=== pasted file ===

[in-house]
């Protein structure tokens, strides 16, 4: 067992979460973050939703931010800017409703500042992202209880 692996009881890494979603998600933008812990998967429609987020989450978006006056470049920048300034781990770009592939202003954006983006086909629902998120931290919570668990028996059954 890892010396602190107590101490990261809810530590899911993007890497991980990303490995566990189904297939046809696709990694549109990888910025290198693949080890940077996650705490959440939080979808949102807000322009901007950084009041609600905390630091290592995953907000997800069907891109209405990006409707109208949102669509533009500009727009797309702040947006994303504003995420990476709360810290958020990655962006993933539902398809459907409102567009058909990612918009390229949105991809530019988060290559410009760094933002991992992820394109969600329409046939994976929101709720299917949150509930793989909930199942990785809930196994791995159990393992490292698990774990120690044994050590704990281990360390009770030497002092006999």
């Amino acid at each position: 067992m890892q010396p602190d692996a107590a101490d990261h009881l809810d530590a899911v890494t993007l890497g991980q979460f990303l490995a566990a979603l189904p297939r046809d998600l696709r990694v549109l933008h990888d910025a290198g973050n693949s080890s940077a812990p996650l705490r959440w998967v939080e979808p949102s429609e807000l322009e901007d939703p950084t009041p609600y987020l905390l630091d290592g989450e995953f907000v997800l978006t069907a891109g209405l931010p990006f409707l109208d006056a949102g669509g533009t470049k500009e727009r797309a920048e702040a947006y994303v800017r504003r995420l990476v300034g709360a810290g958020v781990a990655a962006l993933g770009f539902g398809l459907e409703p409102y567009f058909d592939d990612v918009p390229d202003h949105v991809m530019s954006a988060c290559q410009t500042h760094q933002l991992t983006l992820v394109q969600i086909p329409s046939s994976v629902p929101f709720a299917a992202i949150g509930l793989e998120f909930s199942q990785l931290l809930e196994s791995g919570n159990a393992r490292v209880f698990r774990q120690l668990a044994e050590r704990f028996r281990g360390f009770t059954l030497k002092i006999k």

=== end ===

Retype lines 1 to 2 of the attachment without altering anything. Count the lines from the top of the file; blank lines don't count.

[in-house]
């Protein structure tokens, strides 16, 4: 067992979460973050939703931010800017409703500042992202209880 692996009881890494979603998600933008812990998967429609987020989450978006006056470049920048300034781990770009592939202003954006983006086909629902998120931290919570668990028996059954 890892010396602190107590101490990261809810530590899911993007890497991980990303490995566990189904297939046809696709990694549109990888910025290198693949080890940077996650705490959440939080979808949102807000322009901007950084009041609600905390630091290592995953907000997800069907891109209405990006409707109208949102669509533009500009727009797309702040947006994303504003995420990476709360810290958020990655962006993933539902398809459907409102567009058909990612918009390229949105991809530019988060290559410009760094933002991992992820394109969600329409046939994976929101709720299917949150509930793989909930199942990785809930196994791995159990393992490292698990774990120690044994050590704990281990360390009770030497002092006999």